Two-color chemiluminescent clock reaction

After mixing two liquids, at first, a weak red glow appears, and then the solution foams and emits a blue glow.

Scientific name: Hydrogen peroxide reacts with pyrogallol, formaldehyde and luminol.


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Wear eye protection and lab gloves. This experiment should be performed in a fume hood.

Avoid contact of hydrogen peroxide, sodium hydroxide and pyrogallol with skin. Pyrogallol can be absorbed through the skin.

Avoid inhaling the formaldehyde vapours

Always follow general safety recommendations. Please note that conducting chemistry experiments you must comply with the relevant legal procedures in your country.

Reaction formula

2CH2O + 3H2O2 → CH2(OH)OO(OH)CH2 + 1O2 +2H2O

C8H7N3O2 + 2OH- + O2 → C8H5NO42- + 2 H2O + N2

Step-by-step instruction

WARNING! This experiment is dangerous! You should NOT perform this at home. ONLY carry out this experiment, if you are a trained chemist, and you understand local safety and legal requirements, which are required to perform such experiments

  1. Mix 40 ml of water and 0.8 g of sodium hydroxide in a 250-ml beaker.
  2. Add 5 mg of luminol, 25 g of potassium carbonate and 1 g of pyrogallol into the beaker. Stir to dissolve.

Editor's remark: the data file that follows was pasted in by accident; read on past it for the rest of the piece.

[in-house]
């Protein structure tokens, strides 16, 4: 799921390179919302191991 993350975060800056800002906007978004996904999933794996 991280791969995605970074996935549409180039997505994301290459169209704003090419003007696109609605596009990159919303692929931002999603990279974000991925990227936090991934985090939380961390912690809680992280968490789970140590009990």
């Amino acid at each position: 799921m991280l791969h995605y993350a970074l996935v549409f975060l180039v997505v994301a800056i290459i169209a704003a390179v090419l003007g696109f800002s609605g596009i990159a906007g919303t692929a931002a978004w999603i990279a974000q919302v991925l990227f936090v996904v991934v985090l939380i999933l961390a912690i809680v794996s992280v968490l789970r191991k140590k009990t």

3. Add 10 ml of about 40% formaldehyde.
  4. Pour the resulting solution into a 1-l beaker.
  5. Add 30 ml of 30% hydrogen peroxide into the mixture. It is better to do this in a dark room.

Scientific background

There are two oxidation reactions in this experiment. The first reaction is known as Trautz-Schorigin reaction. It is the oxidation of formaldehyde by alkaline hydrogen peroxide in the presence of pyrogallol. Singlet molecular oxygen is produced in this reaction, and it converts to triplet oxygen with a weak emission of red light. This reaction is strongly exothermic, and the solution temperature may increase to 90 °C.

The second reaction is the oxidation of luminol, in which blue glow is emitted. Full detailed reactions are very complicated, and there are only simplified reactions in this description.


Published on 13 April 2015

  • Fire
  • Heating with fire
  • Explosion
  • Poisoned gas
  • Organic
  • Electricity
  • Solution
  • Oxidation reduction
  • Color change
  • Precipitate
  • Gassing
  • Catalyst